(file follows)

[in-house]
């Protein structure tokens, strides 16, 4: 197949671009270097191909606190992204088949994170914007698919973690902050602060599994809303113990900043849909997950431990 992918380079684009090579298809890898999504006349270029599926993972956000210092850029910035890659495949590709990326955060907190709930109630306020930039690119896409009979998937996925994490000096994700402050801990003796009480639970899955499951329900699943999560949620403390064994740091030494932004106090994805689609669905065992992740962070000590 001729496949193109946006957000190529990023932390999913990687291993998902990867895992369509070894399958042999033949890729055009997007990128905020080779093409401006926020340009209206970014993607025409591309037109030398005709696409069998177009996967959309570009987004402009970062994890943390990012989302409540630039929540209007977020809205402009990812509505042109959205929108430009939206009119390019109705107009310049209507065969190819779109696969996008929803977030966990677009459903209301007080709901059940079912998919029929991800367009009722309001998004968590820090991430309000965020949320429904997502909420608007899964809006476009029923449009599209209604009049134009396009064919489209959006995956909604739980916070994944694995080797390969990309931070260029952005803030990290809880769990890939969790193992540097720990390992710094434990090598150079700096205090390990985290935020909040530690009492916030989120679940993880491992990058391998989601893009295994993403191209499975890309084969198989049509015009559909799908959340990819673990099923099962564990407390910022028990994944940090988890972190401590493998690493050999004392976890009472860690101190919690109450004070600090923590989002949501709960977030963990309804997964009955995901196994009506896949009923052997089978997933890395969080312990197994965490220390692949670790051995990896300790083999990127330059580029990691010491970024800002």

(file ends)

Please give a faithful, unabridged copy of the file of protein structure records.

[in-house]
């Protein structure tokens, strides 16, 4: 197949671009270097191909606190992204088949994170914007698919973690902050602060599994809303113990900043849909997950431990 992918380079684009090579298809890898999504006349270029599926993972956000210092850029910035890659495949590709990326955060907190709930109630306020930039690119896409009979998937996925994490000096994700402050801990003796009480639970899955499951329900699943999560949620403390064994740091030494932004106090994805689609669905065992992740962070000590 001729496949193109946006957000190529990023932390999913990687291993998902990867895992369509070894399958042999033949890729055009997007990128905020080779093409401006926020340009209206970014993607025409591309037109030398005709696409069998177009996967959309570009987004402009970062994890943390990012989302409540630039929540209007977020809205402009990812509505042109959205929108430009939206009119390019109705107009310049209507065969190819779109696969996008929803977030966990677009459903209301007080709901059940079912998919029929991800367009009722309001998004968590820090991430309000965020949320429904997502909420608007899964809006476009029923449009599209209604009049134009396009064919489209959006995956909604739980916070994944694995080797390969990309931070260029952005803030990290809880769990890939969790193992540097720990390992710094434990090598150079700096205090390990985290935020909040530690009492916030989120679940993880491992990058391998989601893009295994993403191209499975890309084969198989049509015009559909799908959340990819673990099923099962564990407390910022028990994944940090988890972190401590493998690493050999004392976890009472860690101190919690109450004070600090923590989002949501709960977030963990309804997964009955995901196994009506896949009923052997089978997933890395969080312990197994965490220390692949670790051995990896300790083999990127330059580029990691010491970024800002």